Mission: Impossible reviews – Ghost Protocol (2011), Rogue Nation (2015)

Released: December 21, 2011. Directed by: Brad Bird. Starring: Tom Cruise, Jeremy Renner, Simon Pegg. Runtime: 2h 12 min.

Brad Bird directs his first-live action film with Mission: Impossible – Ghost Protocol after doing the great film The Incredibles.

I think his sense of humour is one of the reasons this entry has so many funny moments, and another reason is Simon Pegg getting a bigger role as Benji, who’s been newly promoted to field agent. Bird’s humour is shown when Ethan Hunt (Tom Cruise) gets a mission to find files identifying a person of interest called “Cobalt,” from the Moscow Kremlin archives.

It’s the usual when Ethan gets the message, but the phone says it’s going to self destruct but it doesn’t, so Ethan goes back and hits it with his hand.

The plot itself is good as “Ghost Protocol” is put in place by the President that disavows the entire IMF team because Ethan and his team, including Benji and Jane Carter (Paula Patton), are implicated in the bombing at the Kremlin. Also helping them is intelligence analyst William Brandt (Jeremy Renner), and his character’s super interesting. The villain played by Michael Nyqvist is good.

The action’s thrilling, too, especially the stunt outside of the world’s tallest building, Dubai’s Burj Khalif. The film’s prison break at the beginning is also such a great opening.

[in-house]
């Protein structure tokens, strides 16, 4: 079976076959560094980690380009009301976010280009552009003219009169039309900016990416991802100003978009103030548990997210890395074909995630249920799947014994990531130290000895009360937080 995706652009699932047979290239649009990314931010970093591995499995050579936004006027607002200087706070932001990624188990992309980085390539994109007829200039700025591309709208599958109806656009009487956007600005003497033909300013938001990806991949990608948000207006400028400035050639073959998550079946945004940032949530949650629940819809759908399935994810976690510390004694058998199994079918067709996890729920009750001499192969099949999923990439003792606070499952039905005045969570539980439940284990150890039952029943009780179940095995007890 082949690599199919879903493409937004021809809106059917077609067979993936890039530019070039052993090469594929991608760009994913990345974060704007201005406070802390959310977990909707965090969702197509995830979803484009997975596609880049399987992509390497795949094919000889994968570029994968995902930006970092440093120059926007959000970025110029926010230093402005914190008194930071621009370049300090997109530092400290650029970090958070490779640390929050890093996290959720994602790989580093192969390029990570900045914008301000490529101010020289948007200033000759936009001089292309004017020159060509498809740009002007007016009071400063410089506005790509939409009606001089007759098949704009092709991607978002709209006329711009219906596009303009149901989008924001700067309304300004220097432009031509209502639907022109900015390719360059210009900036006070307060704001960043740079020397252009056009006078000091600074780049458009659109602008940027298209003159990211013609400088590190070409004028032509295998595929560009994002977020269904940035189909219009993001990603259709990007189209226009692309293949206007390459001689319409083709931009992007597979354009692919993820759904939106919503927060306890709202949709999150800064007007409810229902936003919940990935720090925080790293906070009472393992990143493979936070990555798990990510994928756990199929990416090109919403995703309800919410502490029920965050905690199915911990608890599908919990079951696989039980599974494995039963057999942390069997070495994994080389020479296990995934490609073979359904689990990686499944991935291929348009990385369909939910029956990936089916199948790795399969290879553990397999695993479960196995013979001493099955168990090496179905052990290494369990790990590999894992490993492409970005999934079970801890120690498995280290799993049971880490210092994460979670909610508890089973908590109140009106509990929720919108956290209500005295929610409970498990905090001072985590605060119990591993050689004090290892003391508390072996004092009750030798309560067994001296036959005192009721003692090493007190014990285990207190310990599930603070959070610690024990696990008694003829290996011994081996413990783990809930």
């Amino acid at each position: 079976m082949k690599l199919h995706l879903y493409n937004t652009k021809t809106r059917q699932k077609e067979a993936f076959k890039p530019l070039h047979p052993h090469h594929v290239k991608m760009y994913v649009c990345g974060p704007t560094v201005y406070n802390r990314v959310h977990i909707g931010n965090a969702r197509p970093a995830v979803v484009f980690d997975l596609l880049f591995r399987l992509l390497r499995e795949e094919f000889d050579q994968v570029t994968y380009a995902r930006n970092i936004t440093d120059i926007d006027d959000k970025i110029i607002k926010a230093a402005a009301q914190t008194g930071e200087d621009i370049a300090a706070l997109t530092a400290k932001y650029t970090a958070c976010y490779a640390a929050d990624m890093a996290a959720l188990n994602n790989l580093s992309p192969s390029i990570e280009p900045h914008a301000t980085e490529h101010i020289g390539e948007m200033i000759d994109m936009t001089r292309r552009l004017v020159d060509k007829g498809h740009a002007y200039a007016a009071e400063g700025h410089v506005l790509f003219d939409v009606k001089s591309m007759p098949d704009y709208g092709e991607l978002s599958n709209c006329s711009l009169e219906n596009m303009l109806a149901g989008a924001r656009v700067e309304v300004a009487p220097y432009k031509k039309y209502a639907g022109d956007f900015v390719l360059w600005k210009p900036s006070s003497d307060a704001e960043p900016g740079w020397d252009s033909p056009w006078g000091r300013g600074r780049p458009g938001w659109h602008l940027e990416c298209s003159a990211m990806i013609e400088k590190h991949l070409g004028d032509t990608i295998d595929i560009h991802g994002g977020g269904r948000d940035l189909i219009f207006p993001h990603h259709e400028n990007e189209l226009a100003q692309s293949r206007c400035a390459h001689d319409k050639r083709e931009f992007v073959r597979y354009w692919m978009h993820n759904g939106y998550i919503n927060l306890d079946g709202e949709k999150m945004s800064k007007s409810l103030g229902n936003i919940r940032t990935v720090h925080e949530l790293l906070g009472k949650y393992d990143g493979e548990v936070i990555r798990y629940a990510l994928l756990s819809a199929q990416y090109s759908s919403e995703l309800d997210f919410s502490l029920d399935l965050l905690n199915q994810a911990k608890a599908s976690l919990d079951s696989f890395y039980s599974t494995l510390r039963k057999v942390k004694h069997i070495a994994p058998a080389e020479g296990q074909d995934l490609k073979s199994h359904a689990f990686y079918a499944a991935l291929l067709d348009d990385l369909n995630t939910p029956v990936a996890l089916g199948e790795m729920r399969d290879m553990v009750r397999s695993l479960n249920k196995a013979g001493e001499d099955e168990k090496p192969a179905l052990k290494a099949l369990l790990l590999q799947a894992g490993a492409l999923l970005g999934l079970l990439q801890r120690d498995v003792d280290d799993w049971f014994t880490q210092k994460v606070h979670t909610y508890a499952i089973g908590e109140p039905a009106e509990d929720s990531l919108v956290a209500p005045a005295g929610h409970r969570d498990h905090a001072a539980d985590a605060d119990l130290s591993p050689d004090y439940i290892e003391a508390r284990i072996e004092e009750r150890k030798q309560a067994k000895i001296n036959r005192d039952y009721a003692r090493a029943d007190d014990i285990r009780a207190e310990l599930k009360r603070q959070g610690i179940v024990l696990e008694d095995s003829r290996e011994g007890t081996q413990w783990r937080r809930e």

Score: 85/100

 

Released: July 31, 2015. Directed by: Christopher McQuarrie. Starring: Tom Cruise, Rebecca Ferguson, Jeremy Renner. Runtime: 2h 11 min.

Ethan and team take on their most impossible mission yet, eradicating the Syndicate – an International rogue organization as highly skilled as they are, committed to destroying the IMF.

The idea of a shadow organization like the IMF is such a cool idea. It’s awesome watching Ethan try to take them down, and there are a lot of cool plot twists throughout.

Solomon Lane (Sean Harris) is also a good villain, and his speaking voice is so damn cool. New character Isla Faust (Rebecca Ferguson) has a great dynamic with Hunt, and she keeps us guessing throughout.

Mission: Impossible – Rogue Nation is just so bonkers it starts with Tom Cruise hanging off an airplane. It’s one of the best stunts but the film is very entertaining. The film’s set pieces really continue to astound, especially the car chases. One notable scene at an opera makes the opera look like a lot of fun, so that’s a mission it also accomplishes.

Score: 90/100

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Jack Ryan: Shadow Recruit (2014)

jack ryanReleased: January 17, 2014. Directed by: Kenneth Branagh. Starring: Chris Pine, Keira Knightley, Kevin Costner. Runtime: 105 min.

“Jack Ryan: Shadow Recruit” is one of those films that is simply a decent time at the movies; take it or leave it. It has similar action to a lot of other CIA actioners, with an A-list star playing a big name character. Granted, the name Jack Ryan isn’t as big as James Bond or Jason Bourne – but it’s recognizable, nonetheless. This is the fifth film with the Jack Ryan character created by Tom Clancy. I didn’t realize there were so many Jack Ryan movies, but this is a prequel to them all. This is when he is recruited by the CIA. He spends quite a few years as a simple covert CIA analyst, but he becomes an operational agent when he stumbles upon a Russian terrorist plot to destroy the American economy.